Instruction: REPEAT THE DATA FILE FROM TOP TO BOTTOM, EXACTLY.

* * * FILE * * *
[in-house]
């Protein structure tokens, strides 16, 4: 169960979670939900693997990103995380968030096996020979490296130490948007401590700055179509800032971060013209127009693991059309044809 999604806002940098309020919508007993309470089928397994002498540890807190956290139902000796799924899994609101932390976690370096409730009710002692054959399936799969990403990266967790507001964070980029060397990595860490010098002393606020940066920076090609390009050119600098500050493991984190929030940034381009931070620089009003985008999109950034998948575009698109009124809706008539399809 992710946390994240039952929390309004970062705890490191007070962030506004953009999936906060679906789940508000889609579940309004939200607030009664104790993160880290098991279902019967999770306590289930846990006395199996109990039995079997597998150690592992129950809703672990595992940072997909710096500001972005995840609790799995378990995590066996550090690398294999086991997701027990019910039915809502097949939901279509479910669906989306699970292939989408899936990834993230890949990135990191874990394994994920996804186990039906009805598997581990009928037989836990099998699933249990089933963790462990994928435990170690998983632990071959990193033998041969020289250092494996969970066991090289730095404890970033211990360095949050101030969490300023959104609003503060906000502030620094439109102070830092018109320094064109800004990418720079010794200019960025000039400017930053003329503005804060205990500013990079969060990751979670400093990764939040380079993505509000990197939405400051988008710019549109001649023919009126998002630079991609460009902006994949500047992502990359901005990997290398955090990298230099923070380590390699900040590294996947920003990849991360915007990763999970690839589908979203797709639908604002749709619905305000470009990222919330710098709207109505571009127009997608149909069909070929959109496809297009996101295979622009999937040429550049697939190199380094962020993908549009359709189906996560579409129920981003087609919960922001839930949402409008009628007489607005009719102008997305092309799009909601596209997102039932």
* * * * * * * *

[in-house]
């Protein structure tokens, strides 16, 4: 169960979670939900693997990103995380968030096996020979490296130490948007401590700055179509800032971060013209127009693991059309044809 999604806002940098309020919508007993309470089928397994002498540890807190956290139902000796799924899994609101932390976690370096409730009710002692054959399936799969990403990266967790507001964070980029060397990595860490010098002393606020940066920076090609390009050119600098500050493991984190929030940034381009931070620089009003985008999109950034998948575009698109009124809706008539399809 992710946390994240039952929390309004970062705890490191007070962030506004953009999936906060679906789940508000889609579940309004939200607030009664104790993160880290098991279902019967999770306590289930846990006395199996109990039995079997597998150690592992129950809703672990595992940072997909710096500001972005995840609790799995378990995590066996550090690398294999086991997701027990019910039915809502097949939901279509479910669906989306699970292939989408899936990834993230890949990135990191874990394994994920996804186990039906009805598997581990009928037989836990099998699933249990089933963790462990994928435990170690998983632990071959990193033998041969020289250092494996969970066991090289730095404890970033211990360095949050101030969490300023959104609003503060906000502030620094439109102070830092018109320094064109800004990418720079010794200019960025000039400017930053003329503005804060205990500013990079969060990751979670400093990764939040380079993505509000990197939405400051988008710019549109001649023919009126998002630079991609460009902006994949500047992502990359901005990997290398955090990298230099923070380590390699900040590294996947920003990849991360915007990763999970690839589908979203797709639908604002749709619905305000470009990222919330710098709207109505571009127009997608149909069909070929959109496809297009996101295979622009999937040429550049697939190199380094962020993908549009359709189906996560579409129920981003087609919960922001839930949402409008009628007489607005009719102008997305092309799009909601596209997102039932």